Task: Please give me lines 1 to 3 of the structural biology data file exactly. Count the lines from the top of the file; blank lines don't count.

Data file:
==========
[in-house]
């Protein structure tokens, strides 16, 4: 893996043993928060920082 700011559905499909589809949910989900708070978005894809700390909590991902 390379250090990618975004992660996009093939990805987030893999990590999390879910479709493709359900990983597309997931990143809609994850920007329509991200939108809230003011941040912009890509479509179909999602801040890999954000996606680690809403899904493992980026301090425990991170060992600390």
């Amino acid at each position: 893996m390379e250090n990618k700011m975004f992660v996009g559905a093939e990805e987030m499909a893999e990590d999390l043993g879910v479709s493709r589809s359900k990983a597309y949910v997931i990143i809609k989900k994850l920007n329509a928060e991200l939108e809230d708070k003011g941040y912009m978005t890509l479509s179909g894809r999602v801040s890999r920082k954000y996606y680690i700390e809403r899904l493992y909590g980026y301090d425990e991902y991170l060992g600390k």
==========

[in-house]
């Protein structure tokens, strides 16, 4: 893996043993928060920082 700011559905499909589809949910989900708070978005894809700390909590991902 390379250090990618975004992660996009093939990805987030893999990590999390879910479709493709359900990983597309997931990143809609994850920007329509991200939108809230003011941040912009890509479509179909999602801040890999954000996606680690809403899904493992980026301090425990991170060992600390």
């Amino acid at each position: 893996m390379e250090n990618k700011m975004f992660v996009g559905a093939e990805e987030m499909a893999e990590d999390l043993g879910v479709s493709r589809s359900k990983a597309y949910v997931i990143i809609k989900k994850l920007n329509a928060e991200l939108e809230d708070k003011g941040y912009m978005t890509l479509s179909g894809r999602v801040s890999r920082k954000y996606y680690i700390e809403r899904l493992y909590g980026y301090d425990e991902y991170l060992g600390k």